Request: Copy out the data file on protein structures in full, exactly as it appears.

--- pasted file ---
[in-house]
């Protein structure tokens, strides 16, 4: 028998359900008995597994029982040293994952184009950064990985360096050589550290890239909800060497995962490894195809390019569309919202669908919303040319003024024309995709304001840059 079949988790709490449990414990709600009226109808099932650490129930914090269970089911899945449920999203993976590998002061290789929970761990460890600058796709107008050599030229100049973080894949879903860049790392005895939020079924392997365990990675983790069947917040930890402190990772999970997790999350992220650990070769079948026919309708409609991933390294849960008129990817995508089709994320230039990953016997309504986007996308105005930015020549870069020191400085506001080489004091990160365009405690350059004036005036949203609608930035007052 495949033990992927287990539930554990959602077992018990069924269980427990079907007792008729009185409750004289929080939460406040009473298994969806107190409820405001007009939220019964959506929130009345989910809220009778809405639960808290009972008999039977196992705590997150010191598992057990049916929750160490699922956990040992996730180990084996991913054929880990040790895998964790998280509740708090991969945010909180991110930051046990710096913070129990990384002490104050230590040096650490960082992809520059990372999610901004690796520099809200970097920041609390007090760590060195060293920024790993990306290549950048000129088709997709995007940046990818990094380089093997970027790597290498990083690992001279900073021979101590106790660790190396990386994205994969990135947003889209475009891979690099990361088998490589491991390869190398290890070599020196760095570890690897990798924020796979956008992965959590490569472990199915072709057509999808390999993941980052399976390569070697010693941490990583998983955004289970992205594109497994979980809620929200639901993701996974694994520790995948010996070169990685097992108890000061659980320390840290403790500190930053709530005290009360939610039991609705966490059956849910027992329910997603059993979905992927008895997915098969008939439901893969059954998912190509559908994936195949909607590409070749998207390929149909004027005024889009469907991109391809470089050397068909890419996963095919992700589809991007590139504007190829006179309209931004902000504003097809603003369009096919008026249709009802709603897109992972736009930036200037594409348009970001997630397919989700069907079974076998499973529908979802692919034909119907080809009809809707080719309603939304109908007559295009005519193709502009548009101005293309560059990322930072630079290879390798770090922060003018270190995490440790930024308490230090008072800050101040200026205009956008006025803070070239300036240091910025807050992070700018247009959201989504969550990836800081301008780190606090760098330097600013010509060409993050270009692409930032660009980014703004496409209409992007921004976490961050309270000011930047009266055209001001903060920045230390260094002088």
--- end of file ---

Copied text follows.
[in-house]
């Protein structure tokens, strides 16, 4: 028998359900008995597994029982040293994952184009950064990985360096050589550290890239909800060497995962490894195809390019569309919202669908919303040319003024024309995709304001840059 079949988790709490449990414990709600009226109808099932650490129930914090269970089911899945449920999203993976590998002061290789929970761990460890600058796709107008050599030229100049973080894949879903860049790392005895939020079924392997365990990675983790069947917040930890402190990772999970997790999350992220650990070769079948026919309708409609991933390294849960008129990817995508089709994320230039990953016997309504986007996308105005930015020549870069020191400085506001080489004091990160365009405690350059004036005036949203609608930035007052 495949033990992927287990539930554990959602077992018990069924269980427990079907007792008729009185409750004289929080939460406040009473298994969806107190409820405001007009939220019964959506929130009345989910809220009778809405639960808290009972008999039977196992705590997150010191598992057990049916929750160490699922956990040992996730180990084996991913054929880990040790895998964790998280509740708090991969945010909180991110930051046990710096913070129990990384002490104050230590040096650490960082992809520059990372999610901004690796520099809200970097920041609390007090760590060195060293920024790993990306290549950048000129088709997709995007940046990818990094380089093997970027790597290498990083690992001279900073021979101590106790660790190396990386994205994969990135947003889209475009891979690099990361088998490589491991390869190398290890070599020196760095570890690897990798924020796979956008992965959590490569472990199915072709057509999808390999993941980052399976390569070697010693941490990583998983955004289970992205594109497994979980809620929200639901993701996974694994520790995948010996070169990685097992108890000061659980320390840290403790500190930053709530005290009360939610039991609705966490059956849910027992329910997603059993979905992927008895997915098969008939439901893969059954998912190509559908994936195949909607590409070749998207390929149909004027005024889009469907991109391809470089050397068909890419996963095919992700589809991007590139504007190829006179309209931004902000504003097809603003369009096919008026249709009802709603897109992972736009930036200037594409348009970001997630397919989700069907079974076998499973529908979802692919034909119907080809009809809707080719309603939304109908007559295009005519193709502009548009101005293309560059990322930072630079290879390798770090922060003018270190995490440790930024308490230090008072800050101040200026205009956008006025803070070239300036240091910025807050992070700018247009959201989504969550990836800081301008780190606090760098330097600013010509060409993050270009692409930032660009980014703004496409209409992007921004976490961050309270000011930047009266055209001001903060920045230390260094002088």